Prevent Food Waste
Food: Too Good To Waste
Composting is a great way to reduce waste ending up in the landfill, but it’s even better to eat the food we purchase than to compost it. In a recent study, Seattle households estimated that about 1/3 of all food scraps they throw out could’ve been avoided. This includes foods that went bad before being eaten and leftovers no one wanted to eat.
That rotten apple isn’t the only thing going into your food and yard waste cart, though. You’re also throwing away all the water, energy and other resources used to grow that apple and get it to your plate. That’s a lot of waste!
Follow the tips below to prevent wasted food. It's not only good for the environment, but it can also save you money!
In partnership with City Fruit, Seattle Public Utilities is sponsoring a series of five free food waste prevention classes. Classes will be held at the Whole Foods Roosevelt store.
- May: “Bottom of the Jar” – using up the last bits of jams, jellies, and other canned products before the harvest season begins
- June: Basic storage and cutting techniques
- July: Using transparent apples
- August: Summer produce preservation techniques
- September: Canning techniques
Visit City Fruit for class dates and registration.
Food Date Labeling
While no one wants to eat food that’s no longer safe to eat, we also don’t want to throw out perfectly edible food before its time. The USDA Food Product Dating Fact Sheet explains what date labels really mean for food safety and how to store foods based on date labels. Here’s a quick reference guide:
- “Sell-By” date tells the store how long to display the product for sale. You should buy the product before the date expires.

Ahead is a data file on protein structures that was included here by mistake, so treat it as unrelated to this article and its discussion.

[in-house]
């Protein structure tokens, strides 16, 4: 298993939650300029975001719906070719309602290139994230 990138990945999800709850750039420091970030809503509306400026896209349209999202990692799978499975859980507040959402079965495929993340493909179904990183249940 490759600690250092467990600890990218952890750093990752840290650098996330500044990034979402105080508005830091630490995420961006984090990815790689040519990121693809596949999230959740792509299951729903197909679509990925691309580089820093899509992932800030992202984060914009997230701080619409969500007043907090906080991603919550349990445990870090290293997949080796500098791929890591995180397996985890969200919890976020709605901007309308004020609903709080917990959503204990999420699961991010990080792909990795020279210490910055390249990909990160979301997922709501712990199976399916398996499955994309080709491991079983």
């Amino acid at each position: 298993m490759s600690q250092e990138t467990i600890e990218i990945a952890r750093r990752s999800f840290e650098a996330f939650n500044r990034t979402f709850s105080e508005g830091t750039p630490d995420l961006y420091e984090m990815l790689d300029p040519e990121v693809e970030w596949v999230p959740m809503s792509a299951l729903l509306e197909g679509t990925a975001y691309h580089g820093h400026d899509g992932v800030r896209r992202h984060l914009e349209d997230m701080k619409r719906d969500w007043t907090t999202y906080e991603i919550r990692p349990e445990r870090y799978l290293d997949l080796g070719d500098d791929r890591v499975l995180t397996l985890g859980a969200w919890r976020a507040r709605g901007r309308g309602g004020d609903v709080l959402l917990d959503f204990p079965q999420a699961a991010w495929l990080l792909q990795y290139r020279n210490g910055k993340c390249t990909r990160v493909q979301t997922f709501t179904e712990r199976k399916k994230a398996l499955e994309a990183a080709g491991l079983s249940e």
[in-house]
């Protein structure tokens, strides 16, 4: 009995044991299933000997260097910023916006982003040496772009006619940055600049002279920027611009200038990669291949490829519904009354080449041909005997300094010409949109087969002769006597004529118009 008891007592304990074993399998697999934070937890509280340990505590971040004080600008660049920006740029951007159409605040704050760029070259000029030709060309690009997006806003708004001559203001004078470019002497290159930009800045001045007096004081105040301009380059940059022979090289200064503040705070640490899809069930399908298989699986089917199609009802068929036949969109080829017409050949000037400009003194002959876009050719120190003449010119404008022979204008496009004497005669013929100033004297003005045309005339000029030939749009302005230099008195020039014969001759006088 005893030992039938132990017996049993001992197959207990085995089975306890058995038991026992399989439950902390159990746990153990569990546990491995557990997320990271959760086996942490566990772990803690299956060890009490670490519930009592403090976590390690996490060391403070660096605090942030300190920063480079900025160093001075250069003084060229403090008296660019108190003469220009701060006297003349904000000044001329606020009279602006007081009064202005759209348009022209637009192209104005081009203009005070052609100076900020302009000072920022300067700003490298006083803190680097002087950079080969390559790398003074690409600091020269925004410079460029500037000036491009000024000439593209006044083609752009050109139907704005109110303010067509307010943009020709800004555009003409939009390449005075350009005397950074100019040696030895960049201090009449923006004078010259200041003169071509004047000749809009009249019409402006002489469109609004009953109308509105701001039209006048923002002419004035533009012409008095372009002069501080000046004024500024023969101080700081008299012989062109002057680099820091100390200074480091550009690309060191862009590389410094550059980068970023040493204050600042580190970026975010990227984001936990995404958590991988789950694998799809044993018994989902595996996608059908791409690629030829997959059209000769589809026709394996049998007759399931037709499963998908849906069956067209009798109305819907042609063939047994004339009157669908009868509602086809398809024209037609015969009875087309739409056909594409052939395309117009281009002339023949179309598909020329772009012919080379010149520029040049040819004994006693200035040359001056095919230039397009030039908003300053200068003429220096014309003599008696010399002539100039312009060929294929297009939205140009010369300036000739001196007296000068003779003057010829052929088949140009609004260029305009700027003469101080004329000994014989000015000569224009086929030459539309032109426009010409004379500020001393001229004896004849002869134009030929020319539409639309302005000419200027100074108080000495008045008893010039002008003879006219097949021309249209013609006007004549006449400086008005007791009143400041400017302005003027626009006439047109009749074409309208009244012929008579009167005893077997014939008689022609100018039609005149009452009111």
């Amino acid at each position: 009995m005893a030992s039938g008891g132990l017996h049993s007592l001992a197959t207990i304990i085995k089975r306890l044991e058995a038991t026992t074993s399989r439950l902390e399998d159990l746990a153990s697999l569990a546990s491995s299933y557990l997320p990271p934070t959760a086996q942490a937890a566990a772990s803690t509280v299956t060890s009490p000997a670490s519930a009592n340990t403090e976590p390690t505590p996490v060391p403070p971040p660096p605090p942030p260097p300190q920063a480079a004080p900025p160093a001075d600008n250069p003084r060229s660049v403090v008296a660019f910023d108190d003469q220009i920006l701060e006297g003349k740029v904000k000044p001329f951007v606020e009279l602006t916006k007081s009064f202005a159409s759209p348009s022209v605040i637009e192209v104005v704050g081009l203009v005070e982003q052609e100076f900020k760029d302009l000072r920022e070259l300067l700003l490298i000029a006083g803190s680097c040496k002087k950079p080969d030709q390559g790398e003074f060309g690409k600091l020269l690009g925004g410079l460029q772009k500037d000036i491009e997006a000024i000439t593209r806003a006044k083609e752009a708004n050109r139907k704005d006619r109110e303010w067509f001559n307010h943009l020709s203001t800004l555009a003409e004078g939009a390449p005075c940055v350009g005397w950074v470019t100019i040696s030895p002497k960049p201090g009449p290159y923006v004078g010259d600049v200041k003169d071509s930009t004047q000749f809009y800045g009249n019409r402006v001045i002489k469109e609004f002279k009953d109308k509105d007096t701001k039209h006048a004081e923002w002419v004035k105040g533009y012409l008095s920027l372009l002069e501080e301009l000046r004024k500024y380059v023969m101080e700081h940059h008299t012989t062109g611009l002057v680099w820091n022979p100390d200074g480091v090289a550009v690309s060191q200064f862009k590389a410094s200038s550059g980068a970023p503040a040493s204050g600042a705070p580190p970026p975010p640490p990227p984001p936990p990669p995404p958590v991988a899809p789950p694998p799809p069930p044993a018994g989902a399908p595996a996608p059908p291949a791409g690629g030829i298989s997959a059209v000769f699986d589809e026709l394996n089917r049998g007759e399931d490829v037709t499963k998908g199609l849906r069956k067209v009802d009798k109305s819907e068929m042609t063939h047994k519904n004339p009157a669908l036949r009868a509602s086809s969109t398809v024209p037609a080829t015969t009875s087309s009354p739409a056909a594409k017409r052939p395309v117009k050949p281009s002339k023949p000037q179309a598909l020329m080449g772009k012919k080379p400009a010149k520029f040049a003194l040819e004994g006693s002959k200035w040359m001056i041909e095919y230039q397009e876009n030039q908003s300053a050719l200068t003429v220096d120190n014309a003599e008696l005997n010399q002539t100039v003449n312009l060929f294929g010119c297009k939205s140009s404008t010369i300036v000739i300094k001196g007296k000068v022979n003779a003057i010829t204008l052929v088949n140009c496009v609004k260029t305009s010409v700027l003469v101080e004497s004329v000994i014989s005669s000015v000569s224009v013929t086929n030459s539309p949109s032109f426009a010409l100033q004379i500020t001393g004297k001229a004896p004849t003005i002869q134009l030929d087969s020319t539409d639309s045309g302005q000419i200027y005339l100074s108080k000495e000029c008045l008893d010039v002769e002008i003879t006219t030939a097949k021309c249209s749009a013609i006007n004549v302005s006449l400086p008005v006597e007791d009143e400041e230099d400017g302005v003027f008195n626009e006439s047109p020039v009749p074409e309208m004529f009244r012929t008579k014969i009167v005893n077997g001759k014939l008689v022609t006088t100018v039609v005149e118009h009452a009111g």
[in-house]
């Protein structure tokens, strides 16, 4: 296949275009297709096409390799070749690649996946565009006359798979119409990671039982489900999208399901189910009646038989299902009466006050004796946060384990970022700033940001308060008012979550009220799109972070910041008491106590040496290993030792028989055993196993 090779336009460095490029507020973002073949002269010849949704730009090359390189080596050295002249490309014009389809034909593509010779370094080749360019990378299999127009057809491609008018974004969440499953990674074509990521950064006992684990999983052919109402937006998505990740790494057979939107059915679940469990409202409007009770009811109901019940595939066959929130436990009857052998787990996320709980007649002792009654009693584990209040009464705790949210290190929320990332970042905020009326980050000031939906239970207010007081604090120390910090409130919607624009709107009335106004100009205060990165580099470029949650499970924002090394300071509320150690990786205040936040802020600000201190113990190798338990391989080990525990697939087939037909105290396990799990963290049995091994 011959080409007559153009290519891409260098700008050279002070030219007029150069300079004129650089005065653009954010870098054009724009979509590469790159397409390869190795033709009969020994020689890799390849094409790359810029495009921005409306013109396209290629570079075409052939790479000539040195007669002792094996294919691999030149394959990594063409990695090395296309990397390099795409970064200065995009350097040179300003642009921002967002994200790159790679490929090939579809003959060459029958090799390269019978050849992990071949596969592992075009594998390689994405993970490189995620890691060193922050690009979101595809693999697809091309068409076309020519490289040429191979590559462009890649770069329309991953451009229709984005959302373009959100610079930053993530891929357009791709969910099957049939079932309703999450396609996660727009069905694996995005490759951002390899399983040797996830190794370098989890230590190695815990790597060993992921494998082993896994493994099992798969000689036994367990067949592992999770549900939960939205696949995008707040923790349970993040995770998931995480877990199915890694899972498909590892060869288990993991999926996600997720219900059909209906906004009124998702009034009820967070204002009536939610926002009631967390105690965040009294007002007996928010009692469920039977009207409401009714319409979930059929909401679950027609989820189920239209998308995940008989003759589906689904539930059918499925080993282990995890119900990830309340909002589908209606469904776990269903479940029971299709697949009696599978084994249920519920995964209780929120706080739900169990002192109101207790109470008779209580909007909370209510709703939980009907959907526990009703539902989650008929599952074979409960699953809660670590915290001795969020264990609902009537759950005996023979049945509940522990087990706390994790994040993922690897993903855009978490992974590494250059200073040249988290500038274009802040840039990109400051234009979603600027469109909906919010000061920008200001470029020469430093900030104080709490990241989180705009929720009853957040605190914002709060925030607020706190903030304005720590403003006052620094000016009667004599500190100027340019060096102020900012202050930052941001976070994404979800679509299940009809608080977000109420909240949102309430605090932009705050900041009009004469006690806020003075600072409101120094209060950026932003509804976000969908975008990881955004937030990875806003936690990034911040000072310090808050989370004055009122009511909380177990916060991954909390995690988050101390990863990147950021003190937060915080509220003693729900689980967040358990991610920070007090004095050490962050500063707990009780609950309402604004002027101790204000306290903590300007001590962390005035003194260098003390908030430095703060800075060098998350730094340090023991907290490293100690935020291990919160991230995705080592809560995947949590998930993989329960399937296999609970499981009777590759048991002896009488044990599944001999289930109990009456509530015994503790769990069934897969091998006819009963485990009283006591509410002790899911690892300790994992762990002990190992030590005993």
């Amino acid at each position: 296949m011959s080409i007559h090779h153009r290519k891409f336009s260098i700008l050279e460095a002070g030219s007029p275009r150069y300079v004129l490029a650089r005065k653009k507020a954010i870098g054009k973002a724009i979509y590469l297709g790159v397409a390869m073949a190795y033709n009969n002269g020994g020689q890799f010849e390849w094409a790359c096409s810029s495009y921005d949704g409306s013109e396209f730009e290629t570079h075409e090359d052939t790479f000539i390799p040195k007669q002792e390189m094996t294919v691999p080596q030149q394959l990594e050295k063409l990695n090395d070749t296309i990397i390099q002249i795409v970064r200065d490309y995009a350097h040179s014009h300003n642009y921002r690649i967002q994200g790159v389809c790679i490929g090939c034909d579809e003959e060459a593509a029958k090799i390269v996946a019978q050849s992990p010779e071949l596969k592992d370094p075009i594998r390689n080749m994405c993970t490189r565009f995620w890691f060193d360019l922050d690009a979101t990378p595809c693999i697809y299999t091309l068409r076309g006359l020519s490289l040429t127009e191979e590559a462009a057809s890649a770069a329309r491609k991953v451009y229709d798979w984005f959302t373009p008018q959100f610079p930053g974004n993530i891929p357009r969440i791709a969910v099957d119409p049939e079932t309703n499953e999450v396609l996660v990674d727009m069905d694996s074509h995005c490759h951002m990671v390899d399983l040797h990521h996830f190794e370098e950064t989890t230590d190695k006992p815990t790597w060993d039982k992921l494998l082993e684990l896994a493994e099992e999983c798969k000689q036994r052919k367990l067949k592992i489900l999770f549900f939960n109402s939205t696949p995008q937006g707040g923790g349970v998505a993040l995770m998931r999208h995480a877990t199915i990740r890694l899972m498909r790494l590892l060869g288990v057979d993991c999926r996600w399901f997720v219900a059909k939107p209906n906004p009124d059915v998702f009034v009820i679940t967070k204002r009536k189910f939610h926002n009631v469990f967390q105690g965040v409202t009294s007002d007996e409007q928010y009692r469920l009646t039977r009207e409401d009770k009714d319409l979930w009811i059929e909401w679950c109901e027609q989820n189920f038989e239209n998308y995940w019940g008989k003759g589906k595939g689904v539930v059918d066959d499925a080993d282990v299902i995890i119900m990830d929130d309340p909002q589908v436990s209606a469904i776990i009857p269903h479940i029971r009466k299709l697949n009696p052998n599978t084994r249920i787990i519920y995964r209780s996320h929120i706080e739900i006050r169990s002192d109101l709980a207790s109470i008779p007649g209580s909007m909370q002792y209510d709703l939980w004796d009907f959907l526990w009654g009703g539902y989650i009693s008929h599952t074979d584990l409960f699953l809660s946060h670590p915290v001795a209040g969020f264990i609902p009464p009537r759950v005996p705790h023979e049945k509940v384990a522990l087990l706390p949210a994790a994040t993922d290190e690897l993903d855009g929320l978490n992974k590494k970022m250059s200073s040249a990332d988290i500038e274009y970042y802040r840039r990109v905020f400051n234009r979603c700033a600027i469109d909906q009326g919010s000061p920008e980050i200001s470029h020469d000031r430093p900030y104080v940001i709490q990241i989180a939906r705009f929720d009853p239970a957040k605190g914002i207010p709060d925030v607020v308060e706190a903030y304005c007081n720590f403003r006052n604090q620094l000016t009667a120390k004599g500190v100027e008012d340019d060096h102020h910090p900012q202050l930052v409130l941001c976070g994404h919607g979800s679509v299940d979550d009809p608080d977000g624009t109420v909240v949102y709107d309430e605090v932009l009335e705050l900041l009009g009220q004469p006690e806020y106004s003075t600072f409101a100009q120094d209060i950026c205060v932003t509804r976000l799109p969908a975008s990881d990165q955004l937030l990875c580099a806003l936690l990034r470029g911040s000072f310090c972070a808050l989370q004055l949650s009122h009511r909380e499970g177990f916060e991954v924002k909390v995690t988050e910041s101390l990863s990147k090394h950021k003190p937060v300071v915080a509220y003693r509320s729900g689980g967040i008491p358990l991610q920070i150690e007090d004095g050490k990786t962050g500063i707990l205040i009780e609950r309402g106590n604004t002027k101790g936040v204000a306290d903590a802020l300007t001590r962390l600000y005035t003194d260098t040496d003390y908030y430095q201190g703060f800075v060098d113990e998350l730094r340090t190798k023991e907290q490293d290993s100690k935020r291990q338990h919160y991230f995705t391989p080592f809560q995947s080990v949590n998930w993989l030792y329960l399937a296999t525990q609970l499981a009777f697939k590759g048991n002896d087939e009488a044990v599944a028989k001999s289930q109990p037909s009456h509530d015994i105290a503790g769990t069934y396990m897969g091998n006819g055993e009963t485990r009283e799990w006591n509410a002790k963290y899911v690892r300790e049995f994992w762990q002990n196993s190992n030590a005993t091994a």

- “Best if Used By (or Before)” date is recommended for best flavor or quality. It is not a purchase or safety date. Foods with a “best before” date should be safe to eat after the date, but they may no longer be at their best quality.
- “Use-By” date is the last date recommended for the use of the product while at peak quality.
- “Closed or coded dates” are packing numbers for use by the manufacturer.
One way to waste less food is by storing foods to make them last longer.
- The Fruit and Vegetable Storage Guide (pdf) explains which fruits and vegetables stay fresh longer inside or outside the fridge.
- The StillTasty and EatByDate databases let you search by food or category to find out how long foods last and how best to store them.
- If you can’t eat food before it goes bad, you can often freeze it for later (pdf).
Wondering how to make those leftovers delicious the second time around, or how to use up an abundance of fruits and vegetables from your garden? Try these great web sites for some tasty ideas: